The lawsuit is a response to the Trump administration’s recent dismantling of our most effective law for protecting wildlife—the worst blow to the act since its inception.
Environmental groups, including NRDC, sued the U.S. Department of the Interior today in order to block a significant rollback of the Endangered Species Act (ESA)—one of the country’s most popular and effective environmental laws. “In the midst of an unprecedented extinction crisis,” says Rebecca Riley, legal director for NRDC’s Nature Program, “the Trump administration is eviscerating our most effective wildlife protection law.”
Under the weakened ESA, agencies can, for the first time, insert economic costs into the discussions over a species' listing. One of the law’s core principles has always been to base those decisions strictly on scientific data. The rollback also withholds critical habitat for species at risk from climate change and weakens protections for species newly designated as threatened—a status less dire than endangered but nonetheless requiring urgent action to stem population loss before it becomes irreversible. “These regulatory changes will place vulnerable species in immediate danger—all to line the pockets of industry,” Riley says.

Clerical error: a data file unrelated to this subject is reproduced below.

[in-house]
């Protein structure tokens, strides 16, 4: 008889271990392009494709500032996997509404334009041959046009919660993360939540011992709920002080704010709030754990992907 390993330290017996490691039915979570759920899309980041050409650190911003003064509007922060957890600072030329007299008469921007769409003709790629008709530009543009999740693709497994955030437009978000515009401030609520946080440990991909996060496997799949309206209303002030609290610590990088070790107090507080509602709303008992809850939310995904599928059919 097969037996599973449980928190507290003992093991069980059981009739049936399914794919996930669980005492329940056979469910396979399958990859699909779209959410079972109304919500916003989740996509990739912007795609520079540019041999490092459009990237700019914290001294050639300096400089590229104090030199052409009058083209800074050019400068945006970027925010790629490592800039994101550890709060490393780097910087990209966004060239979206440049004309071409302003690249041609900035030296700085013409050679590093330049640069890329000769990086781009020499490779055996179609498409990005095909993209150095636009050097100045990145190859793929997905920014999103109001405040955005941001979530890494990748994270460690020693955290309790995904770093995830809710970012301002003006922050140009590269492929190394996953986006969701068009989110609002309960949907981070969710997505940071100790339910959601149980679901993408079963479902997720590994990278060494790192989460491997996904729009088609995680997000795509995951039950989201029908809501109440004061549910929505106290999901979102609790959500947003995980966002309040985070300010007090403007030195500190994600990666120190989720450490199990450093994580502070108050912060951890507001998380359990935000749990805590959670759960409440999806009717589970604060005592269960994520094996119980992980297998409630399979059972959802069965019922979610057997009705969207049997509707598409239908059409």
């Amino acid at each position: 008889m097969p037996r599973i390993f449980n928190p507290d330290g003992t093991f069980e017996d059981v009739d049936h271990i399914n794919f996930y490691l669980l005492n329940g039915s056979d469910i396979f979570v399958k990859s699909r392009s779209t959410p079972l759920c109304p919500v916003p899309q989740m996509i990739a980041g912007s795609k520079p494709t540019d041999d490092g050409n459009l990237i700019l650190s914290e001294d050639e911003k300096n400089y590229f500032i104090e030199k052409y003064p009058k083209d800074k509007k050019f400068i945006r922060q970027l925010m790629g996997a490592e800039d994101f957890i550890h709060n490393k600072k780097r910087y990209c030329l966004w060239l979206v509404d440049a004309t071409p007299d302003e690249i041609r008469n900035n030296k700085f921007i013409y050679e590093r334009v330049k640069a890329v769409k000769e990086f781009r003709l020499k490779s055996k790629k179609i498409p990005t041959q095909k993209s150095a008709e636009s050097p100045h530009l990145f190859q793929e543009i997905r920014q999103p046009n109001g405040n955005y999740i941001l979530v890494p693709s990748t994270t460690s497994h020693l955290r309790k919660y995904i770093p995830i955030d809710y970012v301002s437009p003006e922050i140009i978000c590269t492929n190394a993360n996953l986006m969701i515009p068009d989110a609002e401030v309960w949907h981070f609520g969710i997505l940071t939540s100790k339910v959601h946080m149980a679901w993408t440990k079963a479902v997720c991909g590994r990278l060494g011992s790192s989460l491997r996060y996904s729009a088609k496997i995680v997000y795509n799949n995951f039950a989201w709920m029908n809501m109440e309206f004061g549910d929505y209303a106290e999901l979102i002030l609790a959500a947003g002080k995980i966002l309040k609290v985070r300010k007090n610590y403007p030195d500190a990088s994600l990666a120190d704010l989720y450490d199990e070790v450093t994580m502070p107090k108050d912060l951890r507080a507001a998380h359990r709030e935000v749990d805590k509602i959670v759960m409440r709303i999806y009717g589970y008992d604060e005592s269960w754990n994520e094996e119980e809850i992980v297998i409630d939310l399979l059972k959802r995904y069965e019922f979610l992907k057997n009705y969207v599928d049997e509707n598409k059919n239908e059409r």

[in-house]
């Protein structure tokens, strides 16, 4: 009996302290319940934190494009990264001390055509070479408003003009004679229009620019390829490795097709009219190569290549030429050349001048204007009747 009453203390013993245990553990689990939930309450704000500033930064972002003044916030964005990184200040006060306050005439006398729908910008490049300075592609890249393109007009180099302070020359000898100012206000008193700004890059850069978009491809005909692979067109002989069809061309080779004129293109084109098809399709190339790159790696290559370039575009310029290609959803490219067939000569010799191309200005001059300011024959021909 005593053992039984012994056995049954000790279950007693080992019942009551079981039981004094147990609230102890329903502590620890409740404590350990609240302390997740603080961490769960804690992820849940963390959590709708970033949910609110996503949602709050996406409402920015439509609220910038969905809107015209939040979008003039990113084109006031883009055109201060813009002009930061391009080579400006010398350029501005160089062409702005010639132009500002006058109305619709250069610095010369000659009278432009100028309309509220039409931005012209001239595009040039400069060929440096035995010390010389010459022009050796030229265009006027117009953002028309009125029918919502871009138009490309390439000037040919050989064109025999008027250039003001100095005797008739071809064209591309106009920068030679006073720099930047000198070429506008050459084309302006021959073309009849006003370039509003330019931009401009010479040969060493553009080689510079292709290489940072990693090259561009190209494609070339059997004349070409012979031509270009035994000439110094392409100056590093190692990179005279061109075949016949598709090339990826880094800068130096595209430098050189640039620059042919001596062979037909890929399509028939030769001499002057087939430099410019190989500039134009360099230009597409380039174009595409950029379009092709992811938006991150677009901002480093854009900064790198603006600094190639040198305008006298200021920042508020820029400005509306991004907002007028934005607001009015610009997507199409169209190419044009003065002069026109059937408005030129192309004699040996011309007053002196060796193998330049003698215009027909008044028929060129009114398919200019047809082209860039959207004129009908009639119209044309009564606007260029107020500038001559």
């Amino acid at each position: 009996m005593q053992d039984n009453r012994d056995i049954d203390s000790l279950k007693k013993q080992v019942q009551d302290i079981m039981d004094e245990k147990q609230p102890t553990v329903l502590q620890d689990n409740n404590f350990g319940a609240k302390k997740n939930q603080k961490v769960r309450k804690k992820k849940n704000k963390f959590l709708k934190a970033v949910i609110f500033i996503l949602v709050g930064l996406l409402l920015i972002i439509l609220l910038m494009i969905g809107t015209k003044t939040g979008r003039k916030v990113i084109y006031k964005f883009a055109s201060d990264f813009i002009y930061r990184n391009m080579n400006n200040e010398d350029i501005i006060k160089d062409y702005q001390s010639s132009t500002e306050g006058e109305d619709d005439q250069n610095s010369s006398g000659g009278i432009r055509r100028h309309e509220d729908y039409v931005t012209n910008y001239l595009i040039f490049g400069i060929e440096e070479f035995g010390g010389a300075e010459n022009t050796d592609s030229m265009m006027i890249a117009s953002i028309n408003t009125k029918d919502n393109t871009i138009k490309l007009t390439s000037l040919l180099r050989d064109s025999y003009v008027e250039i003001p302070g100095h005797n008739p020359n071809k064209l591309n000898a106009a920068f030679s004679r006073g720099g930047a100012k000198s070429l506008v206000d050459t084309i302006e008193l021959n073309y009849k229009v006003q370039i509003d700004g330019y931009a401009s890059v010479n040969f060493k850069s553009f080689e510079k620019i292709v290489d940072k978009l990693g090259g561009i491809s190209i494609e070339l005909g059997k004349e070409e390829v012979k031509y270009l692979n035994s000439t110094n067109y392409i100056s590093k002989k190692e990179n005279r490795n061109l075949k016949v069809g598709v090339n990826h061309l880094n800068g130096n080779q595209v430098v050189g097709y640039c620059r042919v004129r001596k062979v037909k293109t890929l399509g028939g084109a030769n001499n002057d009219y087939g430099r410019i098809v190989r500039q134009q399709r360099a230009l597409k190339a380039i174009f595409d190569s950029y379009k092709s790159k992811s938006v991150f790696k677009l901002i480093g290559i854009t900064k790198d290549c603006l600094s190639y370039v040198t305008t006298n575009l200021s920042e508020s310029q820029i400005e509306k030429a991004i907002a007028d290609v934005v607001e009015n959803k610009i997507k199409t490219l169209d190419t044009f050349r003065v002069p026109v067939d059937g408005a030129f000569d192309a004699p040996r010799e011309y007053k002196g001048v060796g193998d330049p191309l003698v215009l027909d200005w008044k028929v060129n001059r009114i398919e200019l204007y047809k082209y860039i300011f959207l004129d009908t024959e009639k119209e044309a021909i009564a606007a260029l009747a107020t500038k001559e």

The administration’s rollback comes on the heels of a bombshell United Nations report that warned of a worldwide biodiversity crisis, predicting the extinction of one million species by the end of the century if business continues as usual. “We are counting on the courts to step in before it’s too late,” Riley says.
The lawsuit was filed by Earthustice on behalf of NRDC, the Center for Biological Diversity, Defenders of Wildlife, Sierra Club, and the National Parks Conservation Association.